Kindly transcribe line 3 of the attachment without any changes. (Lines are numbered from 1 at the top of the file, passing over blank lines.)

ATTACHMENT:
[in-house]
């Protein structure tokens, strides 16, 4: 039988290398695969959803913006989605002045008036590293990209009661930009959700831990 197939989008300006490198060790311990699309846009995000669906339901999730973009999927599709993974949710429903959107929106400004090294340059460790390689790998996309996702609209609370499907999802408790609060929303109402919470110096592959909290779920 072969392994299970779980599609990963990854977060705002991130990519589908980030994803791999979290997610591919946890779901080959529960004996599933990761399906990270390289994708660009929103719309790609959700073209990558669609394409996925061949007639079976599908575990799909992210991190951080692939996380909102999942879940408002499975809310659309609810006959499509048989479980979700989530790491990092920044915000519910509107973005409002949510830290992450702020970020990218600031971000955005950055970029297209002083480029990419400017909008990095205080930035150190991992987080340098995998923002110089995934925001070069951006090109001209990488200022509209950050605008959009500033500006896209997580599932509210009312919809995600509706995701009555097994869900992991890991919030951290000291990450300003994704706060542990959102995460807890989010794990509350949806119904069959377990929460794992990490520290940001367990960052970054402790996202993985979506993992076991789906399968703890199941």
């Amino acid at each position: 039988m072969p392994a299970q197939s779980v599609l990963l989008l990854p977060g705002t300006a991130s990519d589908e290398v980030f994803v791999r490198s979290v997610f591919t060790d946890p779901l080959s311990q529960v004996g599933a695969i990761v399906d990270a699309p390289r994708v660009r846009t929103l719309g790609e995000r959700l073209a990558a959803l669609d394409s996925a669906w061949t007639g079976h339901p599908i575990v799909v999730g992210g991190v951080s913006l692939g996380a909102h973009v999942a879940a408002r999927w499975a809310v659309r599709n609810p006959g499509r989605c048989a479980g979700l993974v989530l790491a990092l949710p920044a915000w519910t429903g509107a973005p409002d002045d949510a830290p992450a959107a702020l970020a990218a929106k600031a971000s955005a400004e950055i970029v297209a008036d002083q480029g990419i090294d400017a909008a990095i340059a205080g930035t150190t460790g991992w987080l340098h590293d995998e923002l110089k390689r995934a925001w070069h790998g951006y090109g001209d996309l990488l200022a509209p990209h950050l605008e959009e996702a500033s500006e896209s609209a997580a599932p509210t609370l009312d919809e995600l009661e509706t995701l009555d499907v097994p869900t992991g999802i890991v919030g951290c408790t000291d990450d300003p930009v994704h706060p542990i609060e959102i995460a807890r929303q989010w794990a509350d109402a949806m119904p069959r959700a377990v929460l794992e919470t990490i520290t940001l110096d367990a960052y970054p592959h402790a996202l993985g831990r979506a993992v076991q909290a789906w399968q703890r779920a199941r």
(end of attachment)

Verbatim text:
């Amino acid at each position: 039988m072969p392994a299970q197939s779980v599609l990963l989008l990854p977060g705002t300006a991130s990519d589908e290398v980030f994803v791999r490198s979290v997610f591919t060790d946890p779901l080959s311990q529960v004996g599933a695969i990761v399906d990270a699309p390289r994708v660009r846009t929103l719309g790609e995000r959700l073209a990558a959803l669609d394409s996925a669906w061949t007639g079976h339901p599908i575990v799909v999730g992210g991190v951080s913006l692939g996380a909102h973009v999942a879940a408002r999927w499975a809310v659309r599709n609810p006959g499509r989605c048989a479980g979700l993974v989530l790491a990092l949710p920044a915000w519910t429903g509107a973005p409002d002045d949510a830290p992450a959107a702020l970020a990218a929106k600031a971000s955005a400004e950055i970029v297209a008036d002083q480029g990419i090294d400017a909008a990095i340059a205080g930035t150190t460790g991992w987080l340098h590293d995998e923002l110089k390689r995934a925001w070069h790998g951006y090109g001209d996309l990488l200022a509209p990209h950050l605008e959009e996702a500033s500006e896209s609209a997580a599932p509210t609370l009312d919809e995600l009661e509706t995701l009555d499907v097994p869900t992991g999802i890991v919030g951290c408790t000291d990450d300003p930009v994704h706060p542990i609060e959102i995460a807890r929303q989010w794990a509350d109402a949806m119904p069959r959700a377990v929460l794992e919470t990490i520290t940001l110096d367990a960052y970054p592959h402790a996202l993985g831990r979506a993992v076991q909290a789906w399968q703890r779920a199941r």